Trucking industry working to get around catastrophic B.C. highway closures

November 17, 2021
Trucking industry working to get around catastrophic B.C. highway closures
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Larry Stefaniuk was hauling about $50,000 worth of ground fish from Vancouver Island to a pet food processing plant in Edmonton Sunday night when he came upon one of the landslides blocking Highway 7 in Agassiz.

Stefaniuk was among the first to arrive at the slide in the dark, torrential rain. He was forced to leave his truck on the road and find shelter. On Tuesday, it was still on the road.

The clock is ticking for his perishable load of fish. It has a shelf life of about six days, and he didn’t start hauling it until two days after it was ground. Now with only two days before it has to get to the plant to avoid a total waste, Stefaniuk has to figure out how to get around the four major highways that are shut down as a result of massive landslides.

“If we don’t get it moving, it will be too late,” he said. “The logistics of it are too great right now.”

Many more drivers in the province were in a similar jam, in need of a way around.

There are four highways that connect the Lower Mainland with the rest of the province: 1 (TransCanada), 3 (Crowsnest), 5 (Coquihalla) and the 99. Highway 7, where Stefaniuk was stopped, runs more or less parallel to part of Highway 1 west of Hope. They’ve all been shut by landslides and flooding.

‘Get supply chains moving again’

“We fully recognize how important it is right now in British Columbia to reopen the road connections from the Lower Mainland to the Interior to get supply chains moving again,” Minister of Transportation and Infrastructure Rob Fleming said in a media briefing on Tuesday.

Fleming said Highway 7 could have a clear path by late Tuesday and the Crowsnest may be able to reopen by the end of the weekend, but he wouldn’t even hint at when the other three highways could be repaired.

For Douglas MacIntyre, another driver stuck behind the Highway 7 slide, the wait has already been tough.

“I just want to secure my truck and find out how to get home,” he said. “The greatest challenge of getting from A to B right now is finding a route that’s open.”

Douglas MacIntyre, a truck driver stranded behind a landslide in Agassiz, waits for his vehicle to be able to move again. (Andrew Lee/CBC)

MacIntyre’s load wasn’t going to rot — he was hauling drywall from Port Kells to Penticton. But if he doesn’t move goods, he doesn’t get paid, and surveying the damage across the province’s south, he doesn’t like what he sees.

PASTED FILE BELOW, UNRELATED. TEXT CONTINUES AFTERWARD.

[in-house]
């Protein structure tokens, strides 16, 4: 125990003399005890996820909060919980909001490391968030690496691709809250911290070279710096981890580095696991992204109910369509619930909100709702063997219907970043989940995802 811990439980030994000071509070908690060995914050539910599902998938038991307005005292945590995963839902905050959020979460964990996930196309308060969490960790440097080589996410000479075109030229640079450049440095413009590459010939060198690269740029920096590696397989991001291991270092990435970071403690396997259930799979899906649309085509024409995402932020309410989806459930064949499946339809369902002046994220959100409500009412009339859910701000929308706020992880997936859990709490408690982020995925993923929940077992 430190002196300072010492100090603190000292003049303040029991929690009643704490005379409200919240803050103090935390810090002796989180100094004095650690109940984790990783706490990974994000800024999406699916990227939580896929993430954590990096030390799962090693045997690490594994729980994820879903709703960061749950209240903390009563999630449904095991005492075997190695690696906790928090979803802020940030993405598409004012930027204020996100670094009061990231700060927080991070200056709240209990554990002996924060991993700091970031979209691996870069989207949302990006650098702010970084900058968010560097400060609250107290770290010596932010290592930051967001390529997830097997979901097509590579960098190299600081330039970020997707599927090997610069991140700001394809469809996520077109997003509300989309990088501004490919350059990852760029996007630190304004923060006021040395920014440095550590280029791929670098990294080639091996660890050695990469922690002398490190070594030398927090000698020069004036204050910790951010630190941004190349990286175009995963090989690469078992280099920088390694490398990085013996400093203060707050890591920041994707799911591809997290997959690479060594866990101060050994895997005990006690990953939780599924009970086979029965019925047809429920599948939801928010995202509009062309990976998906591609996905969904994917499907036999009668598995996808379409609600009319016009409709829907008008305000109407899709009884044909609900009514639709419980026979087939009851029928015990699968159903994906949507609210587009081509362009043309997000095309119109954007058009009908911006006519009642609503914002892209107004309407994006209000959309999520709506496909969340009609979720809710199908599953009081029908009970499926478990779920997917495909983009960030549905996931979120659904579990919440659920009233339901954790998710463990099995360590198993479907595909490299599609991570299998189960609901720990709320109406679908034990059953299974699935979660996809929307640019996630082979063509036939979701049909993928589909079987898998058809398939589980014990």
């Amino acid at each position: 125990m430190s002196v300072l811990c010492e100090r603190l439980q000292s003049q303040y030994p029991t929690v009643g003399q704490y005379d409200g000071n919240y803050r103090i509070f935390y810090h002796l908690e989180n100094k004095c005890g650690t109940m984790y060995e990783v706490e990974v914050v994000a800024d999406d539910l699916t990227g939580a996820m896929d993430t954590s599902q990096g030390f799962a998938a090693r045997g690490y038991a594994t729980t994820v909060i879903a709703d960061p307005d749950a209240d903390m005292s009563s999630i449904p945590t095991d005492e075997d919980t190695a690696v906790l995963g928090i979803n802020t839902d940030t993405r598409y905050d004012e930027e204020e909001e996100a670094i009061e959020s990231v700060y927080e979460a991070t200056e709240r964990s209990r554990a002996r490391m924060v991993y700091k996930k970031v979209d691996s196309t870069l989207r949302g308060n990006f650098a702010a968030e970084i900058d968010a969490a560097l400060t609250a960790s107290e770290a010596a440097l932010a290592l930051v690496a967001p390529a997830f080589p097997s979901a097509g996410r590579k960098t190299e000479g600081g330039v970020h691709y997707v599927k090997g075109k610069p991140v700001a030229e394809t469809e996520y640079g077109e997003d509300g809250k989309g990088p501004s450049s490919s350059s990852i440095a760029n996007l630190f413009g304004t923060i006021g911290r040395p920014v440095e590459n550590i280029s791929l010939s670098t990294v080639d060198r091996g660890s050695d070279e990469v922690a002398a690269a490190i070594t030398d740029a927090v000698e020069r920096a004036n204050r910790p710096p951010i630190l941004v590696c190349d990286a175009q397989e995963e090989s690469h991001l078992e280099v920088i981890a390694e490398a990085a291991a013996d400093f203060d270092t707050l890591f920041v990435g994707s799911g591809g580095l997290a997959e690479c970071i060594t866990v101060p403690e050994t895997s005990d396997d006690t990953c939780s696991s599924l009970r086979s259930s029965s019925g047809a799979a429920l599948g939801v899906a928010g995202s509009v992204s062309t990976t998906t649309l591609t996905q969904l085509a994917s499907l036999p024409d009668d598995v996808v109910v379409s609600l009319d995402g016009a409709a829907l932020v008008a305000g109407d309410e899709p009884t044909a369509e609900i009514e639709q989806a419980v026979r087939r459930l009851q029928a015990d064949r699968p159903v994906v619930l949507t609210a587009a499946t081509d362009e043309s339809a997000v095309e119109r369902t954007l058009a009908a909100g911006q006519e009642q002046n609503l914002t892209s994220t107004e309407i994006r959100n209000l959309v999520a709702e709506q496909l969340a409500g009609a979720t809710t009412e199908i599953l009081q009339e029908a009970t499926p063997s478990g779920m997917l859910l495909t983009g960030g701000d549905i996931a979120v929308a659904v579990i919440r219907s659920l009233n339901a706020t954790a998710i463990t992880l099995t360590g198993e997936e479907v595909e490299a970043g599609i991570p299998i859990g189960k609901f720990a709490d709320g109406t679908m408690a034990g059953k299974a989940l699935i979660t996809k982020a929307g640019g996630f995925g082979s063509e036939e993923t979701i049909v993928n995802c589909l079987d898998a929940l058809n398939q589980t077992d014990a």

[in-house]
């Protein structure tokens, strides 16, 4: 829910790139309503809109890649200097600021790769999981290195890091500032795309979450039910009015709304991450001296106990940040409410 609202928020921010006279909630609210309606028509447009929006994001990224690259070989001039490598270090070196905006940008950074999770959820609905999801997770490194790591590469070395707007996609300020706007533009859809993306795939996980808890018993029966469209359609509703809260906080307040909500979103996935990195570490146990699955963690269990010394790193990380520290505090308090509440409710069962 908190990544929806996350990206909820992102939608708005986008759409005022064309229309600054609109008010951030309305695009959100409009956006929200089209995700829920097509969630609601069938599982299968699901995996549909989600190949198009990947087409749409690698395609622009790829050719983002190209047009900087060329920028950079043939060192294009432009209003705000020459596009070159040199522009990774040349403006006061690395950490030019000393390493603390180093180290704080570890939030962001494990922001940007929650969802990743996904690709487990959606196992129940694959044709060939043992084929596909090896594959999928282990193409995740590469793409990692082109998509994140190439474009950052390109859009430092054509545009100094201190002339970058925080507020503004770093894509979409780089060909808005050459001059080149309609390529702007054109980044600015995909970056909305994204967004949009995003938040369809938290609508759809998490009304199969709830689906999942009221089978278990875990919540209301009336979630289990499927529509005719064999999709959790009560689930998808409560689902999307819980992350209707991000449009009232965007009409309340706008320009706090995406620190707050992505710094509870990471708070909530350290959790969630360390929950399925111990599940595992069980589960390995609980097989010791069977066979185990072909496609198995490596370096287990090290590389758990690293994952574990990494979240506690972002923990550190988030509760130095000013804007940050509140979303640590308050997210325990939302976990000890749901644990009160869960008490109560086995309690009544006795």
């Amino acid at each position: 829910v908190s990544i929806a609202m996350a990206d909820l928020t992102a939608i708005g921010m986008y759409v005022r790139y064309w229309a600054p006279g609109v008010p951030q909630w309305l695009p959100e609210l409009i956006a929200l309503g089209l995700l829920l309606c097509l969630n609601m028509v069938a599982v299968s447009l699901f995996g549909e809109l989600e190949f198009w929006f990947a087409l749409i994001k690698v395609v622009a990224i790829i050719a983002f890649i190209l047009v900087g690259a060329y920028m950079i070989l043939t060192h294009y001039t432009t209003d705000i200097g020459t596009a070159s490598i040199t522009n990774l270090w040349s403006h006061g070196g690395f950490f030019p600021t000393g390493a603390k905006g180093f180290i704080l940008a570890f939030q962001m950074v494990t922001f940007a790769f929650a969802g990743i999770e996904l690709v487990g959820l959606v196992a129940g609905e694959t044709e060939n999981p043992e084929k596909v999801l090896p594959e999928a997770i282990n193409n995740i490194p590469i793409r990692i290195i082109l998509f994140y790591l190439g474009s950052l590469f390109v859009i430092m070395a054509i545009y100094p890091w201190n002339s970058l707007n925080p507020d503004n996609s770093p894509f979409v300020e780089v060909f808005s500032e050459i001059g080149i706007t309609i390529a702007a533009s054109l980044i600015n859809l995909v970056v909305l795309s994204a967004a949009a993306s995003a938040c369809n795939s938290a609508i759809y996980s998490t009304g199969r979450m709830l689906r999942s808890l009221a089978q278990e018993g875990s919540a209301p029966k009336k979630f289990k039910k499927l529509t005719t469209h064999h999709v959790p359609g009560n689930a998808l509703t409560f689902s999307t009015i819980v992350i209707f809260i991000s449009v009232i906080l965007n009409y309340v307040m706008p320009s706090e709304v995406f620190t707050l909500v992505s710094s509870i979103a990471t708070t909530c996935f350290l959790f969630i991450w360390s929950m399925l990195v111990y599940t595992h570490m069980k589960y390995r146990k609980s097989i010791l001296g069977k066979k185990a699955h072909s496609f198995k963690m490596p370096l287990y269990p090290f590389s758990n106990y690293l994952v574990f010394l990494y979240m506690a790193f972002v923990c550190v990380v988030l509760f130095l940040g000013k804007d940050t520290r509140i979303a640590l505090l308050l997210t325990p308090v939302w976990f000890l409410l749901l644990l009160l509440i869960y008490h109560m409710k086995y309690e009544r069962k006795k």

“It’s going to be profoundly difficult for the transportation industry,” said MacIntyre.

Empty shelves

Across the province, people are finding grocery store shelves stripped bare. 

“We’re asking our customers to maintain normal shopping habits,” said a Save-on-Foods spokesperson in a written statement to CBC. “We understand that these are uncertain times and many people just want to do what’s right for their families.”

Shoppers flocked to grocery stores across B.C., including this Kelowna Save-on-Foods, leaving bare shelves on Tuesday, as extreme weather hampered re-supply efforts. (Anita Sthankiya/CBC)

The produce section at a Prince George Save-on-Foods is nearly picked clean Tuesday, as transportation routes are rattled by multiple serious landslides in southern B.C. (Andrew Kurjata/CBC)

Dave Earle, president of the B.C. Trucking Association, had a similar message for consumers: don’t panic buy.

“I can’t tell you there’ll be no disruption to the supply chain. There’s going to be,” said Earle. “It might be days, or it might be a week, but we’re not going to run out, and that’s what’s really important for us all to realize. We’re not going to run out of these supplies.”

He said trucking companies are really good at finding ways to move goods around — it’s what they do, and alternate plans are already in motion.

“Just because you’re on the one side of a slide, doesn’t mean you won’t be able to get, for example, fresh fruits or vegetables out of California — they’ll just come a different way,” said Earle.

He said goods will ultimately cost more to move, and thus, consumers will pay more. But he said a 10 per cent increase in shipping cost will generally just add about one per cent to price tags in the store.

Some drivers and companies will be able to route trucks through the U.S., though according to Earle, that comes with its own administrative process and hurdles. 

Stefaniuk said if he can get his truck off Highway 7 in time, he’ll consider going back to Vancouver Island, driving north to Port Hardy, taking the B.C. Ferries route to Prince Rupert, then driving across to Edmonton on Highway 16. 

It’s a long detour that will add roughly $2,500 in ferry cost, but at least the ground fish will make it to the pet food processing plant before it expires.



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